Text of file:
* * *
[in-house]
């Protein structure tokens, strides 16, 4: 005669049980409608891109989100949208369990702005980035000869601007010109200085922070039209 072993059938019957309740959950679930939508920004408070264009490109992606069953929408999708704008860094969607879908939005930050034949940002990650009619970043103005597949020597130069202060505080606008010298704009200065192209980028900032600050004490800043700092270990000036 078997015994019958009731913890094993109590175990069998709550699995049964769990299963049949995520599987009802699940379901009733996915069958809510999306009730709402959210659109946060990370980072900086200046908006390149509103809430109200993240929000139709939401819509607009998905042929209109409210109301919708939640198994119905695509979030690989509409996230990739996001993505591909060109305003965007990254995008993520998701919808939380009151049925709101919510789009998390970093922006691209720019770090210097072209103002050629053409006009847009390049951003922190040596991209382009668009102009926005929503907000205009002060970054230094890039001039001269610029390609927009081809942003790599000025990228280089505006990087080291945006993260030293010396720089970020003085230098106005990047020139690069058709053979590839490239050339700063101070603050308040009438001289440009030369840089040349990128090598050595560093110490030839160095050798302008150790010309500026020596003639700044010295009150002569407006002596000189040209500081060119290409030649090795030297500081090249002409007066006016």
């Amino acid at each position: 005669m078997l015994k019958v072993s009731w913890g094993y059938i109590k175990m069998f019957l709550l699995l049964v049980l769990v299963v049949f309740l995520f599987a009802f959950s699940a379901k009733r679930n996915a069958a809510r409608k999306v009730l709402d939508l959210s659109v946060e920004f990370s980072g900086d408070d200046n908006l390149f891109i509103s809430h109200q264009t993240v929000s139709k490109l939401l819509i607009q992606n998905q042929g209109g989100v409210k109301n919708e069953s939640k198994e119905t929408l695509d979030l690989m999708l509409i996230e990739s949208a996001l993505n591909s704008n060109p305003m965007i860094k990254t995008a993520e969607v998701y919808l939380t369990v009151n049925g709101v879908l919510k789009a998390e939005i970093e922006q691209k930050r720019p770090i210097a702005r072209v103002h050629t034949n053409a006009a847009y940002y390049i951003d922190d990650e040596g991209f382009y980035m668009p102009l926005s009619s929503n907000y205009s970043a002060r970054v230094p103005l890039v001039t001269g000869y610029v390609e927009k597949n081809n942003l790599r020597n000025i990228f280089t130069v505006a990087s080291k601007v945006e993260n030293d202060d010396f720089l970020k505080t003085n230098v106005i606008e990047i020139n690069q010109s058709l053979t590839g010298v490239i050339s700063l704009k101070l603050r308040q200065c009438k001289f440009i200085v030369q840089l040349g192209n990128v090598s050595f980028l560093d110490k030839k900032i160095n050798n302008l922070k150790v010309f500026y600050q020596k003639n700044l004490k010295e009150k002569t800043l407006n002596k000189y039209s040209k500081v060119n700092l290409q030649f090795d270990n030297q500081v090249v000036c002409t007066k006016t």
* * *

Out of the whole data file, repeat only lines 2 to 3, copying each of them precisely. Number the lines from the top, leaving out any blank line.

């Protein structure tokens, strides 16, 4: 005669049980409608891109989100949208369990702005980035000869601007010109200085922070039209 072993059938019957309740959950679930939508920004408070264009490109992606069953929408999708704008860094969607879908939005930050034949940002990650009619970043103005597949020597130069202060505080606008010298704009200065192209980028900032600050004490800043700092270990000036 078997015994019958009731913890094993109590175990069998709550699995049964769990299963049949995520599987009802699940379901009733996915069958809510999306009730709402959210659109946060990370980072900086200046908006390149509103809430109200993240929000139709939401819509607009998905042929209109409210109301919708939640198994119905695509979030690989509409996230990739996001993505591909060109305003965007990254995008993520998701919808939380009151049925709101919510789009998390970093922006691209720019770090210097072209103002050629053409006009847009390049951003922190040596991209382009668009102009926005929503907000205009002060970054230094890039001039001269610029390609927009081809942003790599000025990228280089505006990087080291945006993260030293010396720089970020003085230098106005990047020139690069058709053979590839490239050339700063101070603050308040009438001289440009030369840089040349990128090598050595560093110490030839160095050798302008150790010309500026020596003639700044010295009150002569407006002596000189040209500081060119290409030649090795030297500081090249002409007066006016």
């Amino acid at each position: 005669m078997l015994k019958v072993s009731w913890g094993y059938i109590k175990m069998f019957l709550l699995l049964v049980l769990v299963v049949f309740l995520f599987a009802f959950s699940a379901k009733r679930n996915a069958a809510r409608k999306v009730l709402d939508l959210s659109v946060e920004f990370s980072g900086d408070d200046n908006l390149f891109i509103s809430h109200q264009t993240v929000s139709k490109l939401l819509i607009q992606n998905q042929g209109g989100v409210k109301n919708e069953s939640k198994e119905t929408l695509d979030l690989m999708l509409i996230e990739s949208a996001l993505n591909s704008n060109p305003m965007i860094k990254t995008a993520e969607v998701y919808l939380t369990v009151n049925g709101v879908l919510k789009a998390e939005i970093e922006q691209k930050r720019p770090i210097a702005r072209v103002h050629t034949n053409a006009a847009y940002y390049i951003d922190d990650e040596g991209f382009y980035m668009p102009l926005s009619s929503n907000y205009s970043a002060r970054v230094p103005l890039v001039t001269g000869y610029v390609e927009k597949n081809n942003l790599r020597n000025i990228f280089t130069v505006a990087s080291k601007v945006e993260n030293d202060d010396f720089l970020k505080t003085n230098v106005i606008e990047i020139n690069q010109s058709l053979t590839g010298v490239i050339s700063l704009k101070l603050r308040q200065c009438k001289f440009i200085v030369q840089l040349g192209n990128v090598s050595f980028l560093d110490k030839k900032i160095n050798n302008l922070k150790v010309f500026y600050q020596k003639n700044l004490k010295e009150k002569t800043l407006n002596k000189y039209s040209k500081v060119n700092l290409q030649f090795d270990n030297q500081v090249v000036c002409t007066k006016t």